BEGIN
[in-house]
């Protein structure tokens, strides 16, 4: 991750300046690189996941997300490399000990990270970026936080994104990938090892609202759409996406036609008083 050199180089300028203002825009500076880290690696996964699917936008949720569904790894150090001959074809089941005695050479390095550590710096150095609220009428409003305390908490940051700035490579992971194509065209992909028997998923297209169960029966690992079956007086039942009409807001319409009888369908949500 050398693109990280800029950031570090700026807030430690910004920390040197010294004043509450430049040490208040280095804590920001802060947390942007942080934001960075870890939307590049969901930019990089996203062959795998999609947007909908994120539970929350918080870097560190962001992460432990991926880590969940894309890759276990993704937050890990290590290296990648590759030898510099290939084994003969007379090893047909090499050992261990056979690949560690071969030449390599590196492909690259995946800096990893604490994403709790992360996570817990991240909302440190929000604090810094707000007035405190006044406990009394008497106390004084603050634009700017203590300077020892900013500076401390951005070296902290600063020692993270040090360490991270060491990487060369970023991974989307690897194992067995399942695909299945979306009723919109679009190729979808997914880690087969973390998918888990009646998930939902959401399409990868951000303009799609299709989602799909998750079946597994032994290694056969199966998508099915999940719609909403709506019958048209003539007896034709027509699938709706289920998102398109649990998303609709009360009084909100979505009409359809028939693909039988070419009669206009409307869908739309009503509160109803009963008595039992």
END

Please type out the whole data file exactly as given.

[in-house]
């Protein structure tokens, strides 16, 4: 991750300046690189996941997300490399000990990270970026936080994104990938090892609202759409996406036609008083 050199180089300028203002825009500076880290690696996964699917936008949720569904790894150090001959074809089941005695050479390095550590710096150095609220009428409003305390908490940051700035490579992971194509065209992909028997998923297209169960029966690992079956007086039942009409807001319409009888369908949500 050398693109990280800029950031570090700026807030430690910004920390040197010294004043509450430049040490208040280095804590920001802060947390942007942080934001960075870890939307590049969901930019990089996203062959795998999609947007909908994120539970929350918080870097560190962001992460432990991926880590969940894309890759276990993704937050890990290590290296990648590759030898510099290939084994003969007379090893047909090499050992261990056979690949560690071969030449390599590196492909690259995946800096990893604490994403709790992360996570817990991240909302440190929000604090810094707000007035405190006044406990009394008497106390004084603050634009700017203590300077020892900013500076401390951005070296902290600063020692993270040090360490991270060491990487060369970023991974989307690897194992067995399942695909299945979306009723919109679009190729979808997914880690087969973390998918888990009646998930939902959401399409990868951000303009799609299709989602799909998750079946597994032994290694056969199966998508099915999940719609909403709506019958048209003539007896034709027509699938709706289920998102398109649990998303609709009360009084909100979505009409359809028939693909039988070419009669206009409307869908739309009503509160109803009963008595039992």